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Privacy Audit Tool Could Help Guard Against HIPAA Breach FinesPrivacy Audit Tool Could Help Guard Against HIPAA Breach Fines

The downloadable solution can help organizations comply with rules requiring risk assessments, a provision involved in more than half of this year’s $14.8 million in HIPAA breach penalties.

Aldrin Brown

July 30, 2016

4 Min Read
Privacy Audit Tool Could Help Guard Against HIPAA Breach Fines

More than half of this year’s $14.8 million in cash settlements for violating data privacy provisions of the Health Insurance Portability and Accountability Act (HIPAA) involved cases in which offenders failed to conduct proper risk assessments.

As the stakes for ignoring those risk assessments continue to grow, officials at software developer AvePoint are pointing to a tool they developed in conjunction with the International Association of Privacy Professionals (IAPP), which can help make the process of conducing those reviews more consistent and efficient.

The AvePoint Privacy Impact Assessment System is distributed exclusively via the IAPP website and designed to help organizations avoid common mistakes of the risk assessment process, many of which are the result of inadvertent human omissions or other errors.

The automated tool can also help organizations keep abreast of changes in the privacy matrix that could require reassessments of risk factors.

“They can use it to create a repeatable and sustainable process for their business associates or even for their vendors or partners,” said Dana Simberkoff, chief compliance and risk officer at AvePoint.

Spurred in no small part by the Affordable Care Act, healthcare IT has become a boon to the U.S. economy, offering an estimated $80 billion in net savings through greater efficiency and a 20 percent increase in related jobs, according to a 2014 report from CompTIA, the nonprofit association for the technology industry.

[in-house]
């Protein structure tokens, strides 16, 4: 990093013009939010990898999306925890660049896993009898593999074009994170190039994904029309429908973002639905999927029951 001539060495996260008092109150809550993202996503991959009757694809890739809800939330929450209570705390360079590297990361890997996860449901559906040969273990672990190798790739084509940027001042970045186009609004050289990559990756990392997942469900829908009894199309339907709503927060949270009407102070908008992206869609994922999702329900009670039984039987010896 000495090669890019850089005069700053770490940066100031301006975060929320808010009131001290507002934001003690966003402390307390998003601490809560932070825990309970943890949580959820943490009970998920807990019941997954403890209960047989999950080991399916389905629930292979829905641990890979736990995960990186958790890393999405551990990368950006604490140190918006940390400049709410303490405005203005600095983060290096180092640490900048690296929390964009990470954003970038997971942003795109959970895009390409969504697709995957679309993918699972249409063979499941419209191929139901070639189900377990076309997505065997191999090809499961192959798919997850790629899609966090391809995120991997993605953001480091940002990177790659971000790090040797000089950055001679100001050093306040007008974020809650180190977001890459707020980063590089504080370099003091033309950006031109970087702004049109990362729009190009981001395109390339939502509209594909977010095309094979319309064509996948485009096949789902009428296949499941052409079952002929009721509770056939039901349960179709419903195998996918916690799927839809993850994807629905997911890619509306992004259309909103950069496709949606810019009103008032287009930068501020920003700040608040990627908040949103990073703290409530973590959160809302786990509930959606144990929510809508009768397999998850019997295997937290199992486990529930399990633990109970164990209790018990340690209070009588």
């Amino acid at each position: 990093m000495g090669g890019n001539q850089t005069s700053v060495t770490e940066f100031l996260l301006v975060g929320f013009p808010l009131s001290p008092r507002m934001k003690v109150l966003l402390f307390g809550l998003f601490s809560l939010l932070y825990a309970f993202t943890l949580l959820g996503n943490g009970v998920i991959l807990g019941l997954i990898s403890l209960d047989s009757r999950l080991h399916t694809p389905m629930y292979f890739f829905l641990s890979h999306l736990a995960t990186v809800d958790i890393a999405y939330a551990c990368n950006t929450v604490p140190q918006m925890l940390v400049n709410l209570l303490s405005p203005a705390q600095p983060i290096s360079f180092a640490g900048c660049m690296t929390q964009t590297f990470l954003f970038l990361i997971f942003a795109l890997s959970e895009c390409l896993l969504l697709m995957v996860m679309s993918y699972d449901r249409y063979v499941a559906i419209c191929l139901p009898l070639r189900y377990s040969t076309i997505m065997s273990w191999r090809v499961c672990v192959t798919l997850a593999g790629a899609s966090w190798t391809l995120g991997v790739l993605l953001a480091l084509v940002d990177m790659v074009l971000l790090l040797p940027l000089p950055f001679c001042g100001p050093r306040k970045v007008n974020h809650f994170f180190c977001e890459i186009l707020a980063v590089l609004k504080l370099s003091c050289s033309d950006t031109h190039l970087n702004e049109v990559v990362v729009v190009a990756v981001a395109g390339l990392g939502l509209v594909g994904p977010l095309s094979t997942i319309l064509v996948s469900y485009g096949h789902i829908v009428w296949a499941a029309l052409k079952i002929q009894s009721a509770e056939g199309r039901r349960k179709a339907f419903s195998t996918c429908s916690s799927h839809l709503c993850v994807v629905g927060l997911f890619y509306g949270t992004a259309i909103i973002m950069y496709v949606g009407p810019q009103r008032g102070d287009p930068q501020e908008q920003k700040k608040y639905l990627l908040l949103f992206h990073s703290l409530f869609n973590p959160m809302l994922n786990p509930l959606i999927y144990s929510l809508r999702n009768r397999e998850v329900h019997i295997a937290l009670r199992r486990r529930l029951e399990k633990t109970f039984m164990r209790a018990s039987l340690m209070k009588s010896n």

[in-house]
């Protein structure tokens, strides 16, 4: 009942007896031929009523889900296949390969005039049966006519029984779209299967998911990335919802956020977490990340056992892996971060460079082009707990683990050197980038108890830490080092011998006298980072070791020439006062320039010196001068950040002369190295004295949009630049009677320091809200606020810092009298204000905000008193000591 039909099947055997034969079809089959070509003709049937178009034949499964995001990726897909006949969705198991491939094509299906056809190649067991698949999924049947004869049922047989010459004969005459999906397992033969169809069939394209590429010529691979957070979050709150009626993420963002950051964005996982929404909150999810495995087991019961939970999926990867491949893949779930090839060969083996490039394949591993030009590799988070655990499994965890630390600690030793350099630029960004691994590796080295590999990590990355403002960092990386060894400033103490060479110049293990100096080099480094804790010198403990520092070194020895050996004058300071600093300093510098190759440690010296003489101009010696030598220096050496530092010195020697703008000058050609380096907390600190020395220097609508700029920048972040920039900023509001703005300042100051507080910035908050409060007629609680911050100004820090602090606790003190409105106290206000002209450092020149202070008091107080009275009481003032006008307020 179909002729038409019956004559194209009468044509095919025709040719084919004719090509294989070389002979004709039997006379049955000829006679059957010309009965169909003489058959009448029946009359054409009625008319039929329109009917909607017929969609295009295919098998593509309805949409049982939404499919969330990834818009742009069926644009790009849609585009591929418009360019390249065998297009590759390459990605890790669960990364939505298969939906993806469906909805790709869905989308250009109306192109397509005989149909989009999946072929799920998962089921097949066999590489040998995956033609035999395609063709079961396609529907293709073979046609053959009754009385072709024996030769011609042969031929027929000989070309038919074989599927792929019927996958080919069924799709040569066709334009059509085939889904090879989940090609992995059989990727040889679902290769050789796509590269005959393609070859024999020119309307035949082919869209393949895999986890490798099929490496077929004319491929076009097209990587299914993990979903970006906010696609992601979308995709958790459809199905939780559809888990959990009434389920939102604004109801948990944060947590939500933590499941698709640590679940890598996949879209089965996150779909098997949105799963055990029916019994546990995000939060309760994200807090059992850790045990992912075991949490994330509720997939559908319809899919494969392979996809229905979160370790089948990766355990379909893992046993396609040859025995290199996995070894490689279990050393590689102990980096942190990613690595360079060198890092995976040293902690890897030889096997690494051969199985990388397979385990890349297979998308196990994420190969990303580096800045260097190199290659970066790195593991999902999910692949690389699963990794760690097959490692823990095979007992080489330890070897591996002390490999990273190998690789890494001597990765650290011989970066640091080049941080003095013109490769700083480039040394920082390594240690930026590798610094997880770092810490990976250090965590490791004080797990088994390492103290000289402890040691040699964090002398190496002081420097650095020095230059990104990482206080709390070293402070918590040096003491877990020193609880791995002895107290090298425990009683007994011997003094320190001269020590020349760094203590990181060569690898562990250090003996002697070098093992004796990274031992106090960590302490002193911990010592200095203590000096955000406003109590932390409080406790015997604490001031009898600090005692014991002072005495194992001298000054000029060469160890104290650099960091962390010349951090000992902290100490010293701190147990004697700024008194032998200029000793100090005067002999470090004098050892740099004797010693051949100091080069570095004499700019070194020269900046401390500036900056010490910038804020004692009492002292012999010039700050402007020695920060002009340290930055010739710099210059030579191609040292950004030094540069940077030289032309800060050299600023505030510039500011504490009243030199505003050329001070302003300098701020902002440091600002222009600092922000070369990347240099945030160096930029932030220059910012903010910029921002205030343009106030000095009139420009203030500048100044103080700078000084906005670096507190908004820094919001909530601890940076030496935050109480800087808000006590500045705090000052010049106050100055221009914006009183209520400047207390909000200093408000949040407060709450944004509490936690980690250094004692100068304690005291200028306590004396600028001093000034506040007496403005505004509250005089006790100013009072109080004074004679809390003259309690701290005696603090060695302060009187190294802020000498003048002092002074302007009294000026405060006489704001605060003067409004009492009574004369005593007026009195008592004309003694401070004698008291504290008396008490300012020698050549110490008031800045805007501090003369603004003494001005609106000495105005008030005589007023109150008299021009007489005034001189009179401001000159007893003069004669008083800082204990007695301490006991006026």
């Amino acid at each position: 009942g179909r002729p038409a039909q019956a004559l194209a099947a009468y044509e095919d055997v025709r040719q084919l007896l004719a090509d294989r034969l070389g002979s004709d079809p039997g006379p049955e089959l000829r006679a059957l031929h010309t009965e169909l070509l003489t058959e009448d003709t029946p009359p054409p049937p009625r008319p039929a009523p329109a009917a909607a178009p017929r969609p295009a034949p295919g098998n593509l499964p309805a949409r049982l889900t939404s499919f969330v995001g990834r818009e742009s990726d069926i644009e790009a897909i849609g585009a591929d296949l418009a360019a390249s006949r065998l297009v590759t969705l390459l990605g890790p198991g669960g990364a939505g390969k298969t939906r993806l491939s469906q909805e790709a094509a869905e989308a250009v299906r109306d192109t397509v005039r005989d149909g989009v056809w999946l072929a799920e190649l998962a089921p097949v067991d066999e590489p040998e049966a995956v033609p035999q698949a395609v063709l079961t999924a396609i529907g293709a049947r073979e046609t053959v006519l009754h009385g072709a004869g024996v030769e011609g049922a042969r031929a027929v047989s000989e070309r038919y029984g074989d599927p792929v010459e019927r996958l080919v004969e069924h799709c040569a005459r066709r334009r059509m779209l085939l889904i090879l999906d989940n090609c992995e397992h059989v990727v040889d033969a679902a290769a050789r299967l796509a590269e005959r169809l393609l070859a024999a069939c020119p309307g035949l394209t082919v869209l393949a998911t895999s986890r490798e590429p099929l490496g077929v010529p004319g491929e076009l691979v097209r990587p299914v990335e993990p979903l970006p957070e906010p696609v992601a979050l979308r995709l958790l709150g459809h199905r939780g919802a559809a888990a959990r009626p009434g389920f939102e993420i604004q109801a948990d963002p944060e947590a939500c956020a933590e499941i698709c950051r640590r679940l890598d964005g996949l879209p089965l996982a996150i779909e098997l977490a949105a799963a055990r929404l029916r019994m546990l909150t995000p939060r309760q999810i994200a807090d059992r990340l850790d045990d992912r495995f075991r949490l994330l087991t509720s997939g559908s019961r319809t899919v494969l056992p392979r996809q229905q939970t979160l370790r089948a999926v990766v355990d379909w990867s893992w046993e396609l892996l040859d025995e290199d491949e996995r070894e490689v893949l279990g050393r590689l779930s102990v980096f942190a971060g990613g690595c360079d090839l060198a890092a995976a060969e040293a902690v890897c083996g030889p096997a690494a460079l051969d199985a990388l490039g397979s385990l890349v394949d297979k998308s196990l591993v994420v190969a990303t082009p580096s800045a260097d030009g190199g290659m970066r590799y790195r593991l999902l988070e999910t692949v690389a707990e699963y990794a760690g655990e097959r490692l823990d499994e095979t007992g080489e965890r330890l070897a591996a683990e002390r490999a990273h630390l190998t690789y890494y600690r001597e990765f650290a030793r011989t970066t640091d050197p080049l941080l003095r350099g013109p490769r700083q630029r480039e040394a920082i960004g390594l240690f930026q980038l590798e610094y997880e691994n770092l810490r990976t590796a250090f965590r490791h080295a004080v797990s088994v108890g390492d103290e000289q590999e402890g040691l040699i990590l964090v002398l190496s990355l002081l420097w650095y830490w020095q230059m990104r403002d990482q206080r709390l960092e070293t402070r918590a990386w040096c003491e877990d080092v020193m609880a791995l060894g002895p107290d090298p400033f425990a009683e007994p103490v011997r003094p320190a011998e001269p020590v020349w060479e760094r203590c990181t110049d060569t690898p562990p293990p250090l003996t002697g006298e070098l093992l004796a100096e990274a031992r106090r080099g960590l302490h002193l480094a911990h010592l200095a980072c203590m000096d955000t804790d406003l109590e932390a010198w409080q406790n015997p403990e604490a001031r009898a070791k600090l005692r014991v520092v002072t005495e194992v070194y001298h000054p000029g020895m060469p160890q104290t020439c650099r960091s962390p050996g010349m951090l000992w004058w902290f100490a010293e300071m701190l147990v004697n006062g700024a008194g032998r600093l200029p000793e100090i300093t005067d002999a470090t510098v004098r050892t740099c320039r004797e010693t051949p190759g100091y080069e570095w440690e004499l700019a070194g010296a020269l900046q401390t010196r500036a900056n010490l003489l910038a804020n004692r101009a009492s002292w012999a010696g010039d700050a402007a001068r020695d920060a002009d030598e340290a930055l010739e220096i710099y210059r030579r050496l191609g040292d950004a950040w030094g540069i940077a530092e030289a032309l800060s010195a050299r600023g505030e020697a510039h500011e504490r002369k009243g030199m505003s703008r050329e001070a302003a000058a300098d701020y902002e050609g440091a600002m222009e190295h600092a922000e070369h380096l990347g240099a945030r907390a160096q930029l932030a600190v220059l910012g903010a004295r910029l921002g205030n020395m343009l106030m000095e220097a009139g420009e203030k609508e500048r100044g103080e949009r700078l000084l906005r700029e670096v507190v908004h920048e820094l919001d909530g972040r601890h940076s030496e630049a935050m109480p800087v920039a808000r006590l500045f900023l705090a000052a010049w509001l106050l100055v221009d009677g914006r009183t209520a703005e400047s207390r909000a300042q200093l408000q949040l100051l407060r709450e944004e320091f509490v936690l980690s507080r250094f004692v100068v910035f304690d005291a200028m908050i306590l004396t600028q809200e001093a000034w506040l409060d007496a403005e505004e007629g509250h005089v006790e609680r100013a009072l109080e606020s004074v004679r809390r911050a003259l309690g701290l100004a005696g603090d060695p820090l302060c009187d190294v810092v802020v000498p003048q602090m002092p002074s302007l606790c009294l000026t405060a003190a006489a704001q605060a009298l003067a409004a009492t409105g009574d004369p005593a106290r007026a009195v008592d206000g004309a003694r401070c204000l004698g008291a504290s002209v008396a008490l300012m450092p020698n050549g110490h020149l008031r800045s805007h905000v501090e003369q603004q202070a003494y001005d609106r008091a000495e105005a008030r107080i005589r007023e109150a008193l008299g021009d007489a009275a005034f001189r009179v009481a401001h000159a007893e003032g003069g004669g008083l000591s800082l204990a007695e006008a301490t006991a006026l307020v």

Nowhere has the trend been more acutely felt than among managed services providers (MSPs), which were enlisted by healthcare firms to oversee the conversion from paper to electronic health records and the automation of processes aimed at reducing cost and improving patient outcomes.

But while healthcare offers an enormous market opportunity, the vertical is not without financial risk for MSPs.

Healthcare organizations that handle electronic protected health information (ePHI) are known as “covered entities” under HIPAA and have long been subject to strict rules and potentially stiff fines stemming from cybersecurity or other privacy violations.

In 2013, the liability for HIPAA violations was extended to “business associates,” which includes MSPs or any other entity that acquires responsibility for ePHI through business relationships with covered entities.

This year, the U.S. Department of Health and Human Services’ Office of Civil Rights (OCR) has exhibited a new zeal in finding and penalizing data security violations.

Such cases are resolved through settlements with OCR.